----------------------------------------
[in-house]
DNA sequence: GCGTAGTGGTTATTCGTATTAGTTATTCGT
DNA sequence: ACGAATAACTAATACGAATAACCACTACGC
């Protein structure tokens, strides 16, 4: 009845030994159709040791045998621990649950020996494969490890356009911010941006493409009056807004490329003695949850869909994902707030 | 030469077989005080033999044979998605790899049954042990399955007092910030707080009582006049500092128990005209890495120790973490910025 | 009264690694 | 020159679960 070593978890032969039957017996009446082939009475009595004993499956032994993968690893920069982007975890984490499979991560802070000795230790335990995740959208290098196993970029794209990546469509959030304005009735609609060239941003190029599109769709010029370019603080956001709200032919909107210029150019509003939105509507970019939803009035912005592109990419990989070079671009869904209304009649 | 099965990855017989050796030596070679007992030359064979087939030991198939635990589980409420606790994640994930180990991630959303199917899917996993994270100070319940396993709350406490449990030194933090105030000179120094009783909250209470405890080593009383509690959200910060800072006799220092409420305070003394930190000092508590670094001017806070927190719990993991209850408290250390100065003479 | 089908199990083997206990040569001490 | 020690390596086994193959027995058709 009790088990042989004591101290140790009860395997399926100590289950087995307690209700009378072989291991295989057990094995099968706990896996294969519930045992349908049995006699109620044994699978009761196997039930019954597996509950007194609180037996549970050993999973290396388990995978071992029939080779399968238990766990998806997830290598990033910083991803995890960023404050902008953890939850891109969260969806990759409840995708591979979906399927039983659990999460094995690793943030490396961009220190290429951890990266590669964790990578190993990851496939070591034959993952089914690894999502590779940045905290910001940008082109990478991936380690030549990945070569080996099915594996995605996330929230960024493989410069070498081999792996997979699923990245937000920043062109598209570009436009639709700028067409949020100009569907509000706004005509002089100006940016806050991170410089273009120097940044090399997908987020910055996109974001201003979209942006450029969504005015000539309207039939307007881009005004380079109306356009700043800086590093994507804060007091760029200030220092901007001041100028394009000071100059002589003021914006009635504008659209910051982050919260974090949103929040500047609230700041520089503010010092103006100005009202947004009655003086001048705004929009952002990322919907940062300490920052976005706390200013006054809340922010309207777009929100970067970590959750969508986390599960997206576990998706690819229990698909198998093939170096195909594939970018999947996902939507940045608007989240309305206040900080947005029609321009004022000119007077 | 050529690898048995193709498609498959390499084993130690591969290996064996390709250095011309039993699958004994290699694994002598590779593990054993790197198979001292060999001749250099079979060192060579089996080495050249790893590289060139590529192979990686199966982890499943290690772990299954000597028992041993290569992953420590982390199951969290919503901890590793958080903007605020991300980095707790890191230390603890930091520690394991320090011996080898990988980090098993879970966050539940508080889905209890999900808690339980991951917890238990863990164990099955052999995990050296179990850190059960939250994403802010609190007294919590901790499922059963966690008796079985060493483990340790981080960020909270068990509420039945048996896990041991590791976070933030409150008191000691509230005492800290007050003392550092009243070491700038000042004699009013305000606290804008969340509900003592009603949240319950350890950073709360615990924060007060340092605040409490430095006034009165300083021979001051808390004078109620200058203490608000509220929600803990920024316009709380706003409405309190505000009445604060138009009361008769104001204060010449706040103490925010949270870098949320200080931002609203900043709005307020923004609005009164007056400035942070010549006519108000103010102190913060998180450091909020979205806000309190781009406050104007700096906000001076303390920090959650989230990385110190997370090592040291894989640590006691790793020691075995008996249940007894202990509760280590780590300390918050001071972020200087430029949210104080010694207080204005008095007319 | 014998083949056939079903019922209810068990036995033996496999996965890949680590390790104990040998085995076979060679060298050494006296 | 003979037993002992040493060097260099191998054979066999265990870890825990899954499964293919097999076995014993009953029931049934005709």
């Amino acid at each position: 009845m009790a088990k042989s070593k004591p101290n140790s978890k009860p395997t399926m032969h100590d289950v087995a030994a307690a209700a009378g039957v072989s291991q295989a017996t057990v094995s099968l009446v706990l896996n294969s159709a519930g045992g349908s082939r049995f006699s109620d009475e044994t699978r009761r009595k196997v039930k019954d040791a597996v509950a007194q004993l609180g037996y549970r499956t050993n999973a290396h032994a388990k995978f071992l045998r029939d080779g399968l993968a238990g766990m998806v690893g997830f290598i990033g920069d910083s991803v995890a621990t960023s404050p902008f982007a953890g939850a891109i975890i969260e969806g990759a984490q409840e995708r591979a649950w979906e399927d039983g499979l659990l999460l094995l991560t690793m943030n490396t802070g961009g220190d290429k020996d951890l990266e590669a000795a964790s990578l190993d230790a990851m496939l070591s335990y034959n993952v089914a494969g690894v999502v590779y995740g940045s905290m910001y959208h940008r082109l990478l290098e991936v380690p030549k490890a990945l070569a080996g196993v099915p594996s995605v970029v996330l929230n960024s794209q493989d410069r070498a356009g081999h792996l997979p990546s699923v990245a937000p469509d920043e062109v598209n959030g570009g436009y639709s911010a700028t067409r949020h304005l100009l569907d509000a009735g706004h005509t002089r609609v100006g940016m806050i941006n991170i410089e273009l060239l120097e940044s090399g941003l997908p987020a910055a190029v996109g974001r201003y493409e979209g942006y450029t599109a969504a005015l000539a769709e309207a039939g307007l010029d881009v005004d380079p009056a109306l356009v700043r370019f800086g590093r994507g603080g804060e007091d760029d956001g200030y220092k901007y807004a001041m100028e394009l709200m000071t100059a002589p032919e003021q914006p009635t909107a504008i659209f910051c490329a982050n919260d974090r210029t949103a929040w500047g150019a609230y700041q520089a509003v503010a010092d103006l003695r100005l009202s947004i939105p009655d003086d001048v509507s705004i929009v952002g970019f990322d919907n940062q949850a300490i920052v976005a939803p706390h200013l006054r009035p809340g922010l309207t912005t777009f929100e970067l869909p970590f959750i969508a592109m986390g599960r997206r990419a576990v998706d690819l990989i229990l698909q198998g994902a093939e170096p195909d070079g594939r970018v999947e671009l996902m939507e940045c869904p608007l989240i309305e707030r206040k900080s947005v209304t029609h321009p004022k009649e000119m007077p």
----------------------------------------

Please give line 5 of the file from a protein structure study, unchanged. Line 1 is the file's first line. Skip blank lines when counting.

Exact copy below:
């Amino acid at each position: 009845m009790a088990k042989s070593k004591p101290n140790s978890k009860p395997t399926m032969h100590d289950v087995a030994a307690a209700a009378g039957v072989s291991q295989a017996t057990v094995s099968l009446v706990l896996n294969s159709a519930g045992g349908s082939r049995f006699s109620d009475e044994t699978r009761r009595k196997v039930k019954d040791a597996v509950a007194q004993l609180g037996y549970r499956t050993n999973a290396h032994a388990k995978f071992l045998r029939d080779g399968l993968a238990g766990m998806v690893g997830f290598i990033g920069d910083s991803v995890a621990t960023s404050p902008f982007a953890g939850a891109i975890i969260e969806g990759a984490q409840e995708r591979a649950w979906e399927d039983g499979l659990l999460l094995l991560t690793m943030n490396t802070g961009g220190d290429k020996d951890l990266e590669a000795a964790s990578l190993d230790a990851m496939l070591s335990y034959n993952v089914a494969g690894v999502v590779y995740g940045s905290m910001y959208h940008r082109l990478l290098e991936v380690p030549k490890a990945l070569a080996g196993v099915p594996s995605v970029v996330l929230n960024s794209q493989d410069r070498a356009g081999h792996l997979p990546s699923v990245a937000p469509d920043e062109v598209n959030g570009g436009y639709s911010a700028t067409r949020h304005l100009l569907d509000a009735g706004h005509t002089r609609v100006g940016m806050i941006n991170i410089e273009l060239l120097e940044s090399g941003l997908p987020a910055a190029v996109g974001r201003y493409e979209g942006y450029t599109a969504a005015l000539a769709e309207a039939g307007l010029d881009v005004d380079p009056a109306l356009v700043r370019f800086g590093r994507g603080g804060e007091d760029d956001g200030y220092k901007y807004a001041m100028e394009l709200m000071t100059a002589p032919e003021q914006p009635t909107a504008i659209f910051c490329a982050n919260d974090r210029t949103a929040w500047g150019a609230y700041q520089a509003v503010a010092d103006l003695r100005l009202s947004i939105p009655d003086d001048v509507s705004i929009v952002g970019f990322d919907n940062q949850a300490i920052v976005a939803p706390h200013l006054r009035p809340g922010l309207t912005t777009f929100e970067l869909p970590f959750i969508a592109m986390g599960r997206r990419a576990v998706d690819l990989i229990l698909q198998g994902a093939e170096p195909d070079g594939r970018v999947e671009l996902m939507e940045c869904p608007l989240i309305e707030r206040k900080s947005v209304t029609h321009p004022k009649e000119m007077p």